As we've mentioned previously, the Commerce Department releases quarterly GDP numbers three times as new data comes in, allowing for a more accurate reading each time. The next reading will be released on September 28th.
Moving to Thursday, the Commerce Department reported that month-over-month personal income rose 0.4% (or $65.6 billion) in July, edging out expectations of a 0.3% increase. Personal consumption expenditures (PCE) -- i.e., personal spending (over two-thirds of U.S. economic activity) -- increased 0.3% (or $44.7 billion) month-over-month, falling just short of estimates for a 0.4% rise. Additionally, the monthly increase for personal spending in June was revised up from 0.1% to 0.2%.
The rise in personal income resulted primarily from an increase in wages, salaries and personal income receipts on assets. The rise in personal consumption can be attributed to an $18.7 billion increase in spending for goods (primarily on furnishings and durable household equipment) and an $11.8 billion increase in spending on services (primarily on food services and accommodations).
Importantly, the PCE price index rose 0.1% in July, following a flat June reading and 0.1% decline in May.
Core PCE (which takes out food and energy to reduce month-to-month volatility) also rose 0.1% in June (following a 0.1% increase in both June and May), in line with expectations. More importantly, on a year-over-year basis, the core PCE price index is up 1.4% (down from a 1.5% year-over-year rise in June and May). This measure is closely followed given that it represents the Fed's preferred measure of inflation, which is one portion of the Fed's dual mandate when determining the outlook for rates (the other being maximizing employment).
Recall that the Fed ideally targets a 2% rate of inflation -- the core PCE has generally run below this target in recent years, and despite some strength in prior months, including the 3.0% 2Q17 reading mentioned above, investors must balance additional rate hike expectations this year against the declines in core PCE in recent months.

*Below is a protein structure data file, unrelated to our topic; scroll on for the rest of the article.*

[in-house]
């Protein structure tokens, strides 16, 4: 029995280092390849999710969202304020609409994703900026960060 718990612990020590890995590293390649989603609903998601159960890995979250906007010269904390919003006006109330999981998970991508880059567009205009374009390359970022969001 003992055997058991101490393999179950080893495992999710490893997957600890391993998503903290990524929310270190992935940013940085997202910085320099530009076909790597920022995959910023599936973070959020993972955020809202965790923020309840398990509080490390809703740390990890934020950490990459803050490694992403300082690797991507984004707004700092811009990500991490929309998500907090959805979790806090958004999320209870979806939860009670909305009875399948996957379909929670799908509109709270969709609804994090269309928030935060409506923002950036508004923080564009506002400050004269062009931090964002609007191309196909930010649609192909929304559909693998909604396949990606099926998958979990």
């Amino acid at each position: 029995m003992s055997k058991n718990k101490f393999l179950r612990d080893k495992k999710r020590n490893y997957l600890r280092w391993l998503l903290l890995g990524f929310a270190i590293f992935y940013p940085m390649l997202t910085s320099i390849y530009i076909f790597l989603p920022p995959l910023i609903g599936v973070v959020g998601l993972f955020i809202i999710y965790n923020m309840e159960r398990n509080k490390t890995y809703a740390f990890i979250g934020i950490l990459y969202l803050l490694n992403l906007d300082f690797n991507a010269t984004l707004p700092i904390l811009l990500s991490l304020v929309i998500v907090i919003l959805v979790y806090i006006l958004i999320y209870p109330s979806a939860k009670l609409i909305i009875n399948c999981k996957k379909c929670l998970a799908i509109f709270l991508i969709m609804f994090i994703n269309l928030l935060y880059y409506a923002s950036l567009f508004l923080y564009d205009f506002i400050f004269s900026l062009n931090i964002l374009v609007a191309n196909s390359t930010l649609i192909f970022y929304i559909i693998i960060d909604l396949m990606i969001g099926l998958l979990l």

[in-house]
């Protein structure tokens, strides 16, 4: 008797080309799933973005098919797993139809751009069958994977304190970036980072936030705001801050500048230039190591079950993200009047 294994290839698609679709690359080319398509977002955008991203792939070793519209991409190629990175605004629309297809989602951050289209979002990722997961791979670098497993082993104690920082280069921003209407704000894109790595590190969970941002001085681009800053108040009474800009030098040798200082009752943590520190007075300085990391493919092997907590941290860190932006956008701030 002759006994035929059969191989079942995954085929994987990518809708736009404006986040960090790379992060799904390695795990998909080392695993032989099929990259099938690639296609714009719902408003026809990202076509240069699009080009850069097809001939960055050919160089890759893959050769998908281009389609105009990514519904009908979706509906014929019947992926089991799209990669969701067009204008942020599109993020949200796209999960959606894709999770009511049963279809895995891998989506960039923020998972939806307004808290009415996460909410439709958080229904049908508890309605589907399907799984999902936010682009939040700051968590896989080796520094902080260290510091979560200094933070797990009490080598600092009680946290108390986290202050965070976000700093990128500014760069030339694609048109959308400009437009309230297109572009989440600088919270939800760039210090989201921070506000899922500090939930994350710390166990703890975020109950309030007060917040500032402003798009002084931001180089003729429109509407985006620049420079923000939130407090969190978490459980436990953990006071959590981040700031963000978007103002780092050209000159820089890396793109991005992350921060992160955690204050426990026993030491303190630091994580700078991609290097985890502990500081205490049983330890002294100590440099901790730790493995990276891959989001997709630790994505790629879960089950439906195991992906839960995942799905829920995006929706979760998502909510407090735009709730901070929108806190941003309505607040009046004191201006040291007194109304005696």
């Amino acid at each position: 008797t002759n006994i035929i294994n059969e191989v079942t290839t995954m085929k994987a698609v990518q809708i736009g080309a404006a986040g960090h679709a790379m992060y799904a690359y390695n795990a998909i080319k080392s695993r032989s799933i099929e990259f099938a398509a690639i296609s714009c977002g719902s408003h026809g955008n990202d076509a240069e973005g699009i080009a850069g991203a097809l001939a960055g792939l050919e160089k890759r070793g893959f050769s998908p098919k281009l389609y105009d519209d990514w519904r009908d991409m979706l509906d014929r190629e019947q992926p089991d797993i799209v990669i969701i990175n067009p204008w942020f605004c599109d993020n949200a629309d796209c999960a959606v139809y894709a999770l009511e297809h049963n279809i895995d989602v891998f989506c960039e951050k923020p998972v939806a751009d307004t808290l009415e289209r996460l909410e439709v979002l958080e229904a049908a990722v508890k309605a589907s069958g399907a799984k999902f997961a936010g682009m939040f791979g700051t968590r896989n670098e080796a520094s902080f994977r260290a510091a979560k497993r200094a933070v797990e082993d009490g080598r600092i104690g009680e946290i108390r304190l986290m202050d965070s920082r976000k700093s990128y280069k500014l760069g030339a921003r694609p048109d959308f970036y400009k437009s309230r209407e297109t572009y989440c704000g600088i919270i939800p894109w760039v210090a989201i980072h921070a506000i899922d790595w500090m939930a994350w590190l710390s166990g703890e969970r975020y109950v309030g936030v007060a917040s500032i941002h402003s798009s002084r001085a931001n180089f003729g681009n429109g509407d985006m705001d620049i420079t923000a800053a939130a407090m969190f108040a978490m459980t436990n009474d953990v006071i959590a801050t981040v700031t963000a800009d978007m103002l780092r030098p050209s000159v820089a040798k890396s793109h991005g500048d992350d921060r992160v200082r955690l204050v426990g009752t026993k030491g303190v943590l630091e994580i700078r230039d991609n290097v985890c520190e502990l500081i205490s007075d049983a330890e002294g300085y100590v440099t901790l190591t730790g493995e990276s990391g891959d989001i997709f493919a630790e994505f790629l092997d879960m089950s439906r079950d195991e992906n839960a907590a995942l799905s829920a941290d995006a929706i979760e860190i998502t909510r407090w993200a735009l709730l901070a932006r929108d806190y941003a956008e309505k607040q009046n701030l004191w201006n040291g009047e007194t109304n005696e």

Also on Thursday, the National Association of Realtors (NAR) reported that pending home sales index in July fell 0.8% to 109.1, well short of expectations for a 0.6% increase and marking the fourth drop in the past five months. Recall that the pending home sales number represents contracts signed for existing homes for sale that will close in the next one to two months. In addition to the decline, the NAR downwardly revised June's reading to 110.0, from 110.2 previously reported. On a year-over-year basis, pending home sales are down 1.3%, the third decline on annual basis in the past four months.
As has been the case in past months, the reading was again impacted by a lack of supply, which is now 9.0% lower on annual basis and has decreased for 26 consecutive months. As we've pointed out previously, the lack of supply continues to be an issue in the overall housing market and is causing upward pressure on the price of homes, with the national median existing-home price expected to rise roughly 5% this year, after a 5.1% rise in 2016.
According to NAR chief economist, Lawrence Yun, "the housing market remains stuck in a holding pattern with little signs of breaking through. The pace of new listings is not catching up with what's being sold at an astonishingly fast pace." He went on to state that, "the combination of weaker contract signings and the expected pause in activity in the Houston region because of Hurricane Harvey will likely slow overall sales growth in coming months."